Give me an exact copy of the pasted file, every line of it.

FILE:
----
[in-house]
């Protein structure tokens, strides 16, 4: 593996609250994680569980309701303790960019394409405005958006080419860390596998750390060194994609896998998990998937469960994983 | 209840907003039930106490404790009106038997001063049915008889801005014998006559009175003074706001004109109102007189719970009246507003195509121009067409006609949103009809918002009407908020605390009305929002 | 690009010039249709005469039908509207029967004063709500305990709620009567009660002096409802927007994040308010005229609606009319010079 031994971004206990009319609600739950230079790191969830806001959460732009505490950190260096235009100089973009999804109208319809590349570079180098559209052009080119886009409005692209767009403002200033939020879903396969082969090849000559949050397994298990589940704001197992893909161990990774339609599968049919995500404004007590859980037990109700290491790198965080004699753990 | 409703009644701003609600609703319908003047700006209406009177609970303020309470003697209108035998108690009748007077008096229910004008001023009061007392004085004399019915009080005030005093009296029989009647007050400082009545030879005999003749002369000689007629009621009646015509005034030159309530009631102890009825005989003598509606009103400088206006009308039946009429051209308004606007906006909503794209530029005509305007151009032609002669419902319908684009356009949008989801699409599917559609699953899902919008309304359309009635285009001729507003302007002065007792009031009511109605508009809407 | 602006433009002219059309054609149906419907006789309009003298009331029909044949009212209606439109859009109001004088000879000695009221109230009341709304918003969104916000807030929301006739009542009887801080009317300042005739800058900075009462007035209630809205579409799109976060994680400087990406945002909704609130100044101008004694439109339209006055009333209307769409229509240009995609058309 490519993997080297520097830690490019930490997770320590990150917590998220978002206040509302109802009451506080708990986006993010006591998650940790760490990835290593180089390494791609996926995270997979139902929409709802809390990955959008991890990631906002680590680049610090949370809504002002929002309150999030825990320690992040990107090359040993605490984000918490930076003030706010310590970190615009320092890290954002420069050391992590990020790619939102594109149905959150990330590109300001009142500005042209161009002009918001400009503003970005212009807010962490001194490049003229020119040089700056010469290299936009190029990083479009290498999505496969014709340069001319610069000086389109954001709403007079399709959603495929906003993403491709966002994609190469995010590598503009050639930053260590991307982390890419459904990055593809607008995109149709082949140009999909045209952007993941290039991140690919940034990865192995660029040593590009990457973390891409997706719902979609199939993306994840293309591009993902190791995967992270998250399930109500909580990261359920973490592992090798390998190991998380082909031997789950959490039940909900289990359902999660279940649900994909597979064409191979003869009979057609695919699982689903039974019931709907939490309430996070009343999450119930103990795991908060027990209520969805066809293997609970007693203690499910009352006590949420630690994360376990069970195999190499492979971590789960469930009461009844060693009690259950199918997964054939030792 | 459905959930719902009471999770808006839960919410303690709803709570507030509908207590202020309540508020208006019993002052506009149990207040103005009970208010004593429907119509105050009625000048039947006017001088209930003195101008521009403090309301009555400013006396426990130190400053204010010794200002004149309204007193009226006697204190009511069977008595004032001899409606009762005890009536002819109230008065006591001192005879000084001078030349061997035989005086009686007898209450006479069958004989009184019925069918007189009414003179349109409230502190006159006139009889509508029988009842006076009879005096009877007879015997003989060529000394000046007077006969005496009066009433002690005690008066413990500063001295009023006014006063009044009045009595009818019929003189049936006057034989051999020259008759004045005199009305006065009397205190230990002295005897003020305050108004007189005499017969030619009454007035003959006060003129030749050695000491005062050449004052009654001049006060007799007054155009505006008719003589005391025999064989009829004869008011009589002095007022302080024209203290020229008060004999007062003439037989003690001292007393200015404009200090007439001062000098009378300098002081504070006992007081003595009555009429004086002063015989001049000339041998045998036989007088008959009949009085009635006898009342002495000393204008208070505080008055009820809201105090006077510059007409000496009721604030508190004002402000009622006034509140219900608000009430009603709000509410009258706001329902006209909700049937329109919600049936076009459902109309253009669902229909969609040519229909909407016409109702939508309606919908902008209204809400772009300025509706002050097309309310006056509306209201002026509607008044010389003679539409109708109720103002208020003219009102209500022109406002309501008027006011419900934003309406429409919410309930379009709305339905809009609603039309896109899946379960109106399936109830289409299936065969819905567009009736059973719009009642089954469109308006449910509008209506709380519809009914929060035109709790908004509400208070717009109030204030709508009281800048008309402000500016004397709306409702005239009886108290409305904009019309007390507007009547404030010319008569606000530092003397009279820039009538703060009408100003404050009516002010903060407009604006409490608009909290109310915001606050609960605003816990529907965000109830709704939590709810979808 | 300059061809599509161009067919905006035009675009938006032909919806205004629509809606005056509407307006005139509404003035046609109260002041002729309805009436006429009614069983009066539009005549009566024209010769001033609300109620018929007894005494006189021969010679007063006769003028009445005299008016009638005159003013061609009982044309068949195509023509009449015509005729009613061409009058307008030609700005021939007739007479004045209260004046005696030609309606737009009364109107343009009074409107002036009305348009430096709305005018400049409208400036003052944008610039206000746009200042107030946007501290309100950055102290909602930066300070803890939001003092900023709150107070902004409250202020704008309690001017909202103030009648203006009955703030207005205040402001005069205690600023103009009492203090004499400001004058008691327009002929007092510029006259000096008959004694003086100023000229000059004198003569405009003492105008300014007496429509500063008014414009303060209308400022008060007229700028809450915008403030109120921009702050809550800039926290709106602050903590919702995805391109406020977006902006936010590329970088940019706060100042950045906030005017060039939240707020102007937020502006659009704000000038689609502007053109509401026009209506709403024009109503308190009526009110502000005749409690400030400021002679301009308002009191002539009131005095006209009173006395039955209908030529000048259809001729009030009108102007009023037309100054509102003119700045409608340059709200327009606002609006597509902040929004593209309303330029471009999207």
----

[in-house]
């Protein structure tokens, strides 16, 4: 593996609250994680569980309701303790960019394409405005958006080419860390596998750390060194994609896998998990998937469960994983 | 209840907003039930106490404790009106038997001063049915008889801005014998006559009175003074706001004109109102007189719970009246507003195509121009067409006609949103009809918002009407908020605390009305929002 | 690009010039249709005469039908509207029967004063709500305990709620009567009660002096409802927007994040308010005229609606009319010079 031994971004206990009319609600739950230079790191969830806001959460732009505490950190260096235009100089973009999804109208319809590349570079180098559209052009080119886009409005692209767009403002200033939020879903396969082969090849000559949050397994298990589940704001197992893909161990990774339609599968049919995500404004007590859980037990109700290491790198965080004699753990 | 409703009644701003609600609703319908003047700006209406009177609970303020309470003697209108035998108690009748007077008096229910004008001023009061007392004085004399019915009080005030005093009296029989009647007050400082009545030879005999003749002369000689007629009621009646015509005034030159309530009631102890009825005989003598509606009103400088206006009308039946009429051209308004606007906006909503794209530029005509305007151009032609002669419902319908684009356009949008989801699409599917559609699953899902919008309304359309009635285009001729507003302007002065007792009031009511109605508009809407 | 602006433009002219059309054609149906419907006789309009003298009331029909044949009212209606439109859009109001004088000879000695009221109230009341709304918003969104916000807030929301006739009542009887801080009317300042005739800058900075009462007035209630809205579409799109976060994680400087990406945002909704609130100044101008004694439109339209006055009333209307769409229509240009995609058309 490519993997080297520097830690490019930490997770320590990150917590998220978002206040509302109802009451506080708990986006993010006591998650940790760490990835290593180089390494791609996926995270997979139902929409709802809390990955959008991890990631906002680590680049610090949370809504002002929002309150999030825990320690992040990107090359040993605490984000918490930076003030706010310590970190615009320092890290954002420069050391992590990020790619939102594109149905959150990330590109300001009142500005042209161009002009918001400009503003970005212009807010962490001194490049003229020119040089700056010469290299936009190029990083479009290498999505496969014709340069001319610069000086389109954001709403007079399709959603495929906003993403491709966002994609190469995010590598503009050639930053260590991307982390890419459904990055593809607008995109149709082949140009999909045209952007993941290039991140690919940034990865192995660029040593590009990457973390891409997706719902979609199939993306994840293309591009993902190791995967992270998250399930109500909580990261359920973490592992090798390998190991998380082909031997789950959490039940909900289990359902999660279940649900994909597979064409191979003869009979057609695919699982689903039974019931709907939490309430996070009343999450119930103990795991908060027990209520969805066809293997609970007693203690499910009352006590949420630690994360376990069970195999190499492979971590789960469930009461009844060693009690259950199918997964054939030792 | 459905959930719902009471999770808006839960919410303690709803709570507030509908207590202020309540508020208006019993002052506009149990207040103005009970208010004593429907119509105050009625000048039947006017001088209930003195101008521009403090309301009555400013006396426990130190400053204010010794200002004149309204007193009226006697204190009511069977008595004032001899409606009762005890009536002819109230008065006591001192005879000084001078030349061997035989005086009686007898209450006479069958004989009184019925069918007189009414003179349109409230502190006159006139009889509508029988009842006076009879005096009877007879015997003989060529000394000046007077006969005496009066009433002690005690008066413990500063001295009023006014006063009044009045009595009818019929003189049936006057034989051999020259008759004045005199009305006065009397205190230990002295005897003020305050108004007189005499017969030619009454007035003959006060003129030749050695000491005062050449004052009654001049006060007799007054155009505006008719003589005391025999064989009829004869008011009589002095007022302080024209203290020229008060004999007062003439037989003690001292007393200015404009200090007439001062000098009378300098002081504070006992007081003595009555009429004086002063015989001049000339041998045998036989007088008959009949009085009635006898009342002495000393204008208070505080008055009820809201105090006077510059007409000496009721604030508190004002402000009622006034509140219900608000009430009603709000509410009258706001329902006209909700049937329109919600049936076009459902109309253009669902229909969609040519229909909407016409109702939508309606919908902008209204809400772009300025509706002050097309309310006056509306209201002026509607008044010389003679539409109708109720103002208020003219009102209500022109406002309501008027006011419900934003309406429409919410309930379009709305339905809009609603039309896109899946379960109106399936109830289409299936065969819905567009009736059973719009009642089954469109308006449910509008209506709380519809009914929060035109709790908004509400208070717009109030204030709508009281800048008309402000500016004397709306409702005239009886108290409305904009019309007390507007009547404030010319008569606000530092003397009279820039009538703060009408100003404050009516002010903060407009604006409490608009909290109310915001606050609960605003816990529907965000109830709704939590709810979808 | 300059061809599509161009067919905006035009675009938006032909919806205004629509809606005056509407307006005139509404003035046609109260002041002729309805009436006429009614069983009066539009005549009566024209010769001033609300109620018929007894005494006189021969010679007063006769003028009445005299008016009638005159003013061609009982044309068949195509023509009449015509005729009613061409009058307008030609700005021939007739007479004045209260004046005696030609309606737009009364109107343009009074409107002036009305348009430096709305005018400049409208400036003052944008610039206000746009200042107030946007501290309100950055102290909602930066300070803890939001003092900023709150107070902004409250202020704008309690001017909202103030009648203006009955703030207005205040402001005069205690600023103009009492203090004499400001004058008691327009002929007092510029006259000096008959004694003086100023000229000059004198003569405009003492105008300014007496429509500063008014414009303060209308400022008060007229700028809450915008403030109120921009702050809550800039926290709106602050903590919702995805391109406020977006902006936010590329970088940019706060100042950045906030005017060039939240707020102007937020502006659009704000000038689609502007053109509401026009209506709403024009109503308190009526009110502000005749409690400030400021002679301009308002009191002539009131005095006209009173006395039955209908030529000048259809001729009030009108102007009023037309100054509102003119700045409608340059709200327009606002609006597509902040929004593209309303330029471009999207």